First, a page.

For more extensive artist's bio, articles and list of exhibitions, visit artist(s) website(s). Many of the images displayed on this site are copyrighted, and are used here only for purposes of education or critical review. All rights are reserved by the artists who created the works referenced herein.

Painting is silent poetry, and poetry is painting that speaks. Simonides

Laila Farcas-Ionescu






























Laila Farcas-Ionescu



EDUCATION
1980 Pratt Institute, NYC, MS
1977 Hunter College, NYC, BFA


Public/Private Collections: Hunter College, NYC; Wayland University Museum, Tx.; SIU Museum, Illinois; Museo Civico, Prato, Italy; Juliet & Stan Solomon Foundation, Santa Fe; Edizzioni Beltramini, Milano, Italy; Mary Beth Wallace Medical Center, Atlanta, Ga.











Laila Farcas-Ionescu's sculpture
Traveling through life with a strong connection to her Transylvanian heritage is a definitive mark for artist Laila Farcas-Ionescu. She accepts this as a matter-of-fact, aware her journey is to walk the
double-edged sword of physical and metaphysical experience.

In her artistic production she was always interested in weaving yet untold stories by unfettering the characters who populate her personal universe.
The world of her sculpted figures evolved though the years, permanently drawing breath from notable events of her labyrinthine life.
The sculptures are a cumulative result of indelible events: childhood and early life spent in truly surreal Transylvania; schooling under the communist regime, surreal all the same; reluctant immigration; exotic travels; various coexisting careers; strong interest for and study of spirituality; witnessing the life/death cycles; deep admiration for a long list of artists from all periods. In the end, all these occurrences led up to the categorical resolve of allowing the beings of her inner forum to come alive.

Some of the sculptures are executed in porcelain, with silver, occasionally gold inlays (evidence of her work as a jeweler), engobes, glazes, mixed media and encaustic. Other sculptures are done in bronze with various colored patinas.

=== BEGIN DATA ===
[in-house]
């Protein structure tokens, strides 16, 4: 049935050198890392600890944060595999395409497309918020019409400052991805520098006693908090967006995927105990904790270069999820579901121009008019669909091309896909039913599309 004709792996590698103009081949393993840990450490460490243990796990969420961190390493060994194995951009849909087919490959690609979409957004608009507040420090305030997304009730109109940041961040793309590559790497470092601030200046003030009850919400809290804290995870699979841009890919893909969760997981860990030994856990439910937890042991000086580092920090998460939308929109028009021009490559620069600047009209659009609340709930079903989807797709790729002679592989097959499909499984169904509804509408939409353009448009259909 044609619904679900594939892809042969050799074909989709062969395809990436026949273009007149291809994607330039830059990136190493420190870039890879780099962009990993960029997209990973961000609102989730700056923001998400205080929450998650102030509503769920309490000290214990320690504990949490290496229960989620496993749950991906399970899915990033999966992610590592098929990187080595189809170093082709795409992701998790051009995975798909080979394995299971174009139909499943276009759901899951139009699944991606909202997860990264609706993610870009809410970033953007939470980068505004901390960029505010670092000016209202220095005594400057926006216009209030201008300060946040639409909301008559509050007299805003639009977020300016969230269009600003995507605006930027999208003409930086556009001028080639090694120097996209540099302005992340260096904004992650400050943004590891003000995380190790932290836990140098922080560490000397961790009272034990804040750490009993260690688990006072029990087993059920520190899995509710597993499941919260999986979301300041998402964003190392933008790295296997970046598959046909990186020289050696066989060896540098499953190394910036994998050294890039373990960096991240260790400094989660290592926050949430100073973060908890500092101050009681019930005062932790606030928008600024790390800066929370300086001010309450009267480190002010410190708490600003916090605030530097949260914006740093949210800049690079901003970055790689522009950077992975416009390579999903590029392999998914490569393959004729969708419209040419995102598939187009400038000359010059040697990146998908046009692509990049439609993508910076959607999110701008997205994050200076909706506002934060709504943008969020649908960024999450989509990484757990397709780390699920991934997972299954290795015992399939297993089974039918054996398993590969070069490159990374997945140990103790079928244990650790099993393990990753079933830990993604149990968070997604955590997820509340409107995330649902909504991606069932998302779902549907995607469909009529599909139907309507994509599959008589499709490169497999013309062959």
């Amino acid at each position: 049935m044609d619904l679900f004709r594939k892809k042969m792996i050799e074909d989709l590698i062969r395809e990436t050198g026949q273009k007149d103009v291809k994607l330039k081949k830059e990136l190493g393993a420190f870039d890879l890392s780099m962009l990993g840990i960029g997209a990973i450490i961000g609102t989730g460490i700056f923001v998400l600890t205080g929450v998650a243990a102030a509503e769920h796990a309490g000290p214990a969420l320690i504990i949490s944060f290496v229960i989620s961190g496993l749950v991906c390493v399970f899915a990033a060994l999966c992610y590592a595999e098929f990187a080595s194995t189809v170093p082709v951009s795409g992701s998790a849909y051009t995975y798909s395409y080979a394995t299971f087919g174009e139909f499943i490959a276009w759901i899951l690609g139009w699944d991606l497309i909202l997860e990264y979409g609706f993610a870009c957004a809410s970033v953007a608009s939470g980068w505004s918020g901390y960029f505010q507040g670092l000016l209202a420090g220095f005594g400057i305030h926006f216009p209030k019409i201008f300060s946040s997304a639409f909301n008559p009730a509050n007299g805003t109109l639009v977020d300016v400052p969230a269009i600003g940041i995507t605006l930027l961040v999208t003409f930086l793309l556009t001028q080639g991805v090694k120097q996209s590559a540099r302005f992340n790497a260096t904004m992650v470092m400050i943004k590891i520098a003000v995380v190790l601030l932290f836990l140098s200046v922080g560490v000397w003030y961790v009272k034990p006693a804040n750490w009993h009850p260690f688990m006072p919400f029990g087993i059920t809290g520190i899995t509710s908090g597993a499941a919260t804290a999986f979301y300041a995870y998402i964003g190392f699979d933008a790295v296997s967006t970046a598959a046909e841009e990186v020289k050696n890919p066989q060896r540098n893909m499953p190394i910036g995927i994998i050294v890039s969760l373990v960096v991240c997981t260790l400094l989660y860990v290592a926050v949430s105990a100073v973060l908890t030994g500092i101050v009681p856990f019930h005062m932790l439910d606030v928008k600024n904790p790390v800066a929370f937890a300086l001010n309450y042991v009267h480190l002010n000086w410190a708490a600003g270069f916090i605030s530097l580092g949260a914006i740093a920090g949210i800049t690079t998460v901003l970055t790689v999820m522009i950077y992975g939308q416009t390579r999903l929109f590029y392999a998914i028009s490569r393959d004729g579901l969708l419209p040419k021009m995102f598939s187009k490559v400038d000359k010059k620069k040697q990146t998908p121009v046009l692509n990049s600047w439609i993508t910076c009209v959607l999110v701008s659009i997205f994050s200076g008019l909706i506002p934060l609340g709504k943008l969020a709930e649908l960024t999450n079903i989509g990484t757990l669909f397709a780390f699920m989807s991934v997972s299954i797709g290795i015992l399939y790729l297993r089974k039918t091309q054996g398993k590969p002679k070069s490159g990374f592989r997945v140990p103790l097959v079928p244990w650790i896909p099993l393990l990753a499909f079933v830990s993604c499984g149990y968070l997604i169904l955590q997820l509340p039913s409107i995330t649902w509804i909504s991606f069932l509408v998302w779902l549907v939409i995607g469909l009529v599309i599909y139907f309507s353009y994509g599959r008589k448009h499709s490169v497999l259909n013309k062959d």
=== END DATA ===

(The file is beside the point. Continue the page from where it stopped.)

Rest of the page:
The porcelain sculptures are characterized by the contrast between intensely colored areas and faces/hands left mostly white in order to showcase the stark beauty of the material.

The sculptures bring to the viewer's mind scenes from Georges de la Tour's paintings, through both narrative and physiognomy.
Although by deliberate decision these characters cannot be placed in a definite period or geographic location, they irrefutably belong to the realm of magical realism, where numinous beings in enigmatic interaction are but the norm.

This body of work is unique because through material, size, color and subject it brings the other-worldliness of magical realism in close proximity to the viewer, making ever so small the gap between reality and dream world. The artist's quest is to create beings so close to being alive, in spite of personal interpretation of proportion and form, that the viewer might be readily startled by their power to alter perception and feign vague movements.


Through her characters and their stories Laila Farcas-Ionescu invites the viewer to mirror himself in these little creatures and have a glimpse of a parallel, palpable world and its undisclosed yet familiar rituals and undertakings.








ARTIST STATEMENT
As an artist, I was always interested in telling stories by unleashing
the characters of my personal universe.
The world of my sculpted fi gures evolved through the years, drawing
breath from every event in my labyrinthine life until fi nding
permanent form.
The sculptures I make are a cumulative result of indelible events: childhood
and early life spent in truly surreal Transylvania, my birth place;
schooling under the communist regime, surreal all the same; unwilling
immersion into a new, unfamiliar culture; exotic travels; various
simultaneous careers; study of the metaphysical; a lifetime dedicated
to drawing the human fi gure; deep admiration for a long list of artists,
contemporary and of other times. In the end, all these occurrences lead
up to a categorical resolve: let the little people in my head come alive.
Some of my sculptures are in porcelain, with silver, occasionally gold
inlays (evidence of my work as a jeweler), engobes, glazes, mixed
media and encaustic. The porcelain sculptures are characterized by the
contrast between intensely colored areas and faces/hands left mostly
white in order to showcase the stark beauty of the material. Other
sculptures are done in bronze and display several colored patinas,
meant to further enhance the atmosphere of the piece.
The sculptures bring to the viewer’s mind scenes from Georges de la
Tour’s paintings, through both narrative and physiognomy.
By deliberate decision, these characters cannot be placed in a defi nite
period or geographic location, but they irrefutably belong to the realm
of magical realism, where numinous beings in enigmatic interaction
are but the norm.
This body of work is unique because through size, material, color and
subject, it brings the other-worldliness of the sculpted object in close
proximity to the viewer, making ever so small the gap between reality
and dream world. My quest is to bring about works so close to being
alive, that in spite of personal interpretation of proportion and form,
the viewer might be readily startled by their power to alter perception
and feign vague movements.
Through my characters and the stories they tell I invite the viewer to
mirror himself in my fi gures and have a glimpse of a parallel,palpable
world and its undisclosed yet familiar rituals and undertakings.




(thanks for the pictures Laila :) )

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